U.S. investors aren’t done with European equities even after enjoying their best returns in eight years.
Those who bought European stocks in dollars have already seen gains of about 17 percent this year, and the prospect of another leg up is keeping them hooked. The two largest U.S. exchange-traded funds tracking the region have attracted $8.7 billion, recouping most of the money they bled in 2016.
Though North Korea jitters and speculation that Mario Draghi will talk down the euro have triggered some profit-taking recently, the amount is a fraction of the inflows European stock funds have seen. With earnings growth on track to outpace the U.S., Europe’s perennial valuation discount makes it a no-brainer for American investors, says State Street Corp.’s Matthew Bartolini. His call echoes those of strategists at JPMorgan Chase & Co. and Sanford C. Bernstein.
“If you’re taking profits you should really leave a little on the table — there’s still plenty to play in Europe,” said Bartolini, head of SPDR Americas Research at State Street in Boston. “Most of the gains have been currency-related, rather than the underlying stock. That means an earnings recovery and a valuation catchup are not priced in.”
In euro terms, the Stoxx Europe 600 Index has gained only about a fifth of its advance in greenback. After weakening in recent sessions, the common currency has climbed back towards the $1.20 level it touched last week, just days before European Central Bank President Draghi holds a press briefing amid trader speculation about a shift in monetary policy.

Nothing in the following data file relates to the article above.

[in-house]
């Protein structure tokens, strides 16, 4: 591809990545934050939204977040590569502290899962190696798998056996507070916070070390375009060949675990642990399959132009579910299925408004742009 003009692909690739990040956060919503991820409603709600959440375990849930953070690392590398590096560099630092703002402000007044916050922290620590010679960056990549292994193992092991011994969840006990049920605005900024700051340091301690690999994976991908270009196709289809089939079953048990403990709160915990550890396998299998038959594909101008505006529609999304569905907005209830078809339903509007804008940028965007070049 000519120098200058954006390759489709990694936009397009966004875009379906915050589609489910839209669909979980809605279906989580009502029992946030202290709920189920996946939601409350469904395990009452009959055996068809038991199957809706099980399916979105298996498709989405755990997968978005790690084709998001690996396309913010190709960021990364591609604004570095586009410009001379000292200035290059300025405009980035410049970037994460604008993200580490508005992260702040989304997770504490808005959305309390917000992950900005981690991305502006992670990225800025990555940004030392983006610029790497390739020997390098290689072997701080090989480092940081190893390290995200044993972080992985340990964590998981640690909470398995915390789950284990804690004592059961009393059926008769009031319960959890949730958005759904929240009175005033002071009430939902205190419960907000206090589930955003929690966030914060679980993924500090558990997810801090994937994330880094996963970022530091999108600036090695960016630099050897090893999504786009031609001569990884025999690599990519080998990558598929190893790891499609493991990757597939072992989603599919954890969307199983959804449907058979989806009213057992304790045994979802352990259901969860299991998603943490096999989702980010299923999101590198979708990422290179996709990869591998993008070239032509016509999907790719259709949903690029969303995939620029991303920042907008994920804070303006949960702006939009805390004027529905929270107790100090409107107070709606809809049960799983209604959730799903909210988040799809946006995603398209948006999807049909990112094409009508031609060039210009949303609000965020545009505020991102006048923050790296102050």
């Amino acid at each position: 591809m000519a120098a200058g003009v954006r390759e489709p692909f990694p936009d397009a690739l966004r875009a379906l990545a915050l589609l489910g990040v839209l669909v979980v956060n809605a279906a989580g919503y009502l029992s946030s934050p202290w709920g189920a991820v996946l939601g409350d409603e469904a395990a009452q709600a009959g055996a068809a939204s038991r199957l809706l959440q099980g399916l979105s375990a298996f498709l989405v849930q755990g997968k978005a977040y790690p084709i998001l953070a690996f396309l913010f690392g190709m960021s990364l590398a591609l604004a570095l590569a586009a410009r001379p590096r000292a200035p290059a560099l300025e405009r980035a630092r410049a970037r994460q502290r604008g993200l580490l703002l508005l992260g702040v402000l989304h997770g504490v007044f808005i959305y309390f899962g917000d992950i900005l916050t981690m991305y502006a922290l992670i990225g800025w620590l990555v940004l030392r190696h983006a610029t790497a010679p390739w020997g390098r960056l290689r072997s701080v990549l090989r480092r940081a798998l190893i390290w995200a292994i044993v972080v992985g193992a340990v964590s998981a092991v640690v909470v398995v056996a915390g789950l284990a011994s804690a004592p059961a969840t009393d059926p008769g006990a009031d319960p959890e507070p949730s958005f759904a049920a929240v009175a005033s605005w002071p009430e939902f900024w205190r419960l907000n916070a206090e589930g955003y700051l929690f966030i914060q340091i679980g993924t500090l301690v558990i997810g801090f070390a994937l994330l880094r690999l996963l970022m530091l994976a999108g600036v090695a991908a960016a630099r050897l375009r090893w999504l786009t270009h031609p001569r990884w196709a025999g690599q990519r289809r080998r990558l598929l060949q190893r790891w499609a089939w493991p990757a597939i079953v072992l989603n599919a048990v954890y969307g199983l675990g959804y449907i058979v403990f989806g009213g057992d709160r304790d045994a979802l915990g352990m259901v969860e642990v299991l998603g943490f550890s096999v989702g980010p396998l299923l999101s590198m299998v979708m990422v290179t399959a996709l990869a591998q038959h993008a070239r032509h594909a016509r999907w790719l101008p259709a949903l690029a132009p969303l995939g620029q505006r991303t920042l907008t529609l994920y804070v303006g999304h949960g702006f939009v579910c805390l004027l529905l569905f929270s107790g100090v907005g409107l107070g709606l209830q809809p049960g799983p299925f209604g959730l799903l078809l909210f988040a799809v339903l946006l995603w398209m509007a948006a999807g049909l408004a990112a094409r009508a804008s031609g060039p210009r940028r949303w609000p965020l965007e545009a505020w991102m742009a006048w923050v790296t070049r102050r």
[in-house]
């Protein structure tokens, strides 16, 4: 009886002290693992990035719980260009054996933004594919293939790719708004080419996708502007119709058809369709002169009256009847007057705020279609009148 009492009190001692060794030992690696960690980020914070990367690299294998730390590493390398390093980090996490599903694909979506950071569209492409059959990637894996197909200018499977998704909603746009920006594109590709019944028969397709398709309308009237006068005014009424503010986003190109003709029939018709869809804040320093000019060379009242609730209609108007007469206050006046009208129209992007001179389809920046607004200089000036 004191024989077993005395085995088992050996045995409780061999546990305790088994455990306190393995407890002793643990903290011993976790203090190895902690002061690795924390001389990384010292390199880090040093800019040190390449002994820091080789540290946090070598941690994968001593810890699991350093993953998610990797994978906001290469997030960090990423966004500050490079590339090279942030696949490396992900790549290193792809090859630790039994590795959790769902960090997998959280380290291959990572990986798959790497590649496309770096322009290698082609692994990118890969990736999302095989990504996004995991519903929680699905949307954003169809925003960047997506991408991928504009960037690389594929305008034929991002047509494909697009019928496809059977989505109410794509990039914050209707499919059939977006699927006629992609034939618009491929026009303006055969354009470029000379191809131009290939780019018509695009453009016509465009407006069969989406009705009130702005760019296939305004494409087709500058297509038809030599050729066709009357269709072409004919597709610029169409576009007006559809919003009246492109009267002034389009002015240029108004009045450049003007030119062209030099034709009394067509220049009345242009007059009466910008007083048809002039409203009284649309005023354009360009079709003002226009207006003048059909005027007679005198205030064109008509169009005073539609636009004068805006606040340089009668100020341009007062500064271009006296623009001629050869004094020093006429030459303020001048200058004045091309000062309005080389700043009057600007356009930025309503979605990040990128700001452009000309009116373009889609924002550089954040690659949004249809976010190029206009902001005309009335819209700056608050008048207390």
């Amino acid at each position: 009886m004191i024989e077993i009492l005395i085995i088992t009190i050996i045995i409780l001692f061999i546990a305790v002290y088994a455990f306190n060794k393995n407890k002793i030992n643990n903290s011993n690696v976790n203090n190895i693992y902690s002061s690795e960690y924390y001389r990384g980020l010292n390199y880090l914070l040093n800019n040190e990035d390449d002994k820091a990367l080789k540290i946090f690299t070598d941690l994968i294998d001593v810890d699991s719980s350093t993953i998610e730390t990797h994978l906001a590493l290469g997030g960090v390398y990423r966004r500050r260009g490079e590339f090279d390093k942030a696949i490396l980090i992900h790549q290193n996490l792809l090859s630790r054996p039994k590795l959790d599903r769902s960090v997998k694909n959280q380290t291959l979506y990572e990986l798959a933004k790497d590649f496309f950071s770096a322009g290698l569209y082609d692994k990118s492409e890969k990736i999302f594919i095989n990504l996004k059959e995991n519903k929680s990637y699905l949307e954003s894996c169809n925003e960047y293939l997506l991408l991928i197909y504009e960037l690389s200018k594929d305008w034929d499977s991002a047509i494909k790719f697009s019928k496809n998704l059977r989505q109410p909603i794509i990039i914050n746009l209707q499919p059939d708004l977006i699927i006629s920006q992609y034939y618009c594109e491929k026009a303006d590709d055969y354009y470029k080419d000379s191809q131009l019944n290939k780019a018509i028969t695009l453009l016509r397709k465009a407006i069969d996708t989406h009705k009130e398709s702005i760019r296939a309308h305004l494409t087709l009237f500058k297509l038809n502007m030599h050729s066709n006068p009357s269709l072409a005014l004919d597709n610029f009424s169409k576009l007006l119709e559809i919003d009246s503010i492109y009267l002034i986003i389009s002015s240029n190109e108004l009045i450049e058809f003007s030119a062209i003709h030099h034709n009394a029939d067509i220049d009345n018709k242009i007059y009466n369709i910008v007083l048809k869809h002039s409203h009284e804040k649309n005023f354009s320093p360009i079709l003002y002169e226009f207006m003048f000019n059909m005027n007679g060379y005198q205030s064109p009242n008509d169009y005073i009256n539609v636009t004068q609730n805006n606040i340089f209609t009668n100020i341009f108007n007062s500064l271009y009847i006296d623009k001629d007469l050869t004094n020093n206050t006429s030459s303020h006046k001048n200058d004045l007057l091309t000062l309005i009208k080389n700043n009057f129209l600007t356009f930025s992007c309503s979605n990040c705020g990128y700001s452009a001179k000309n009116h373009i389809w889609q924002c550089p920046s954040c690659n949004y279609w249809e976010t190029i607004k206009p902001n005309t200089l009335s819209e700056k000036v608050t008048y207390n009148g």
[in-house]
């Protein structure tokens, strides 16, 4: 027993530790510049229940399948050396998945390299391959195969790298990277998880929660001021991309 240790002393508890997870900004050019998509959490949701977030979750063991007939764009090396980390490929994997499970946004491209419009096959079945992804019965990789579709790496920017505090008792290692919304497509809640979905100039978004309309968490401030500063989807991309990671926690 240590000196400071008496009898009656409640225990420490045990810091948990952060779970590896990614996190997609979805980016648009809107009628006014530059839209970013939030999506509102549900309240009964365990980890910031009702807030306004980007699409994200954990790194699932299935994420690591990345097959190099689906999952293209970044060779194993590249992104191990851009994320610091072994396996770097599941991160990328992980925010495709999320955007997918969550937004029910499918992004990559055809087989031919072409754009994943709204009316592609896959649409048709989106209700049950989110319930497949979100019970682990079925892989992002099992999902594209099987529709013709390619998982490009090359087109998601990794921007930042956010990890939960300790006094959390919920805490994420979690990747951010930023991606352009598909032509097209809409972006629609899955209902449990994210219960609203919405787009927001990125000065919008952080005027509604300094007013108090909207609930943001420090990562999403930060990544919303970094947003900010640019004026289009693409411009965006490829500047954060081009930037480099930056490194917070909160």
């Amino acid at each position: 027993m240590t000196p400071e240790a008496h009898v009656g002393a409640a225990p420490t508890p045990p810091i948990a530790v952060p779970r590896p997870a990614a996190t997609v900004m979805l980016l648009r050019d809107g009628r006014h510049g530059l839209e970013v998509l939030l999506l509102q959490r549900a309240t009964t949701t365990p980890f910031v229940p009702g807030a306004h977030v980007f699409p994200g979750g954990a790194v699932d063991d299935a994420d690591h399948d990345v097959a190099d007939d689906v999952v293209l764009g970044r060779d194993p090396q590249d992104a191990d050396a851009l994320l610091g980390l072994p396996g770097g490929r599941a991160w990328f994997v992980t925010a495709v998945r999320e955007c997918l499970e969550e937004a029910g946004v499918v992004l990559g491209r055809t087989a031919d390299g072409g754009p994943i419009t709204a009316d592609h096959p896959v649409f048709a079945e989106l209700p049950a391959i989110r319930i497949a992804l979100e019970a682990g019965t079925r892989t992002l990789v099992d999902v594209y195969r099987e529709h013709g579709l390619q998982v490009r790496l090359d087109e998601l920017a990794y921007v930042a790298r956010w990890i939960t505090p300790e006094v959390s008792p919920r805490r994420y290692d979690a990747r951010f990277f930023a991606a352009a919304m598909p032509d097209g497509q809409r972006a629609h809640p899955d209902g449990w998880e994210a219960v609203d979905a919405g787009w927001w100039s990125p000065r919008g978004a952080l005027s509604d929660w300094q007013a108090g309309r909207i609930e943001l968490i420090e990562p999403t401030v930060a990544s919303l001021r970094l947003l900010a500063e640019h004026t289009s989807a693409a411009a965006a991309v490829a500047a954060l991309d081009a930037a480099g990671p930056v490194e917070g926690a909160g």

For dollar investors, the rise of the euro has led to bigger gains in the region than in the U.S. — the 17 percent gain in Europe, the best since 2009, beats the S&P 500 Index’s 11 percent advance this year. That gap has pushed investors to trim positions, with the iShares MSCI Eurozone ETF seeing withdrawals of $401 million in August, its first in 10 months. Last week, U.S. equities had inflows for the first time since mid-July.
What could unwind the trade further is a reversal in the euro’s gains against the dollar, according Seven Investment Management’s Ben Kumar, who sees the rotation out of Europe as likely to continue.
“In just months they got an excellent return from Europe, an area in which they have traditionally been quite flighty anyway,” said Kumar, an investment manager who helps oversees about $14 billion. “It’s inevitable that they’ll start repatriating that.”
Still, European stock declines since a mid-May peak have widened the valuation gap with the U.S. Members of the Stoxx 600 are some 16 percent cheaper than peers in the S&P 500 based on projected earnings, nearing the widest discount since 2009. The region’s economic recovery, coupled with lower political risk, is drawing some investors to its equities for the first time since the financial crisis, Franklin Templeton Investments said Aug. 24.
“When you look at the long-term valuation, Europe’s still got some way to run,” said Thomas Clarke, the London-based manager of the $1.5 billion William Blair Macro Allocation Fund. “I can understand why people on the right side of that trade will want to lock in some gains, but we’re not trimming our equity exposure right now.”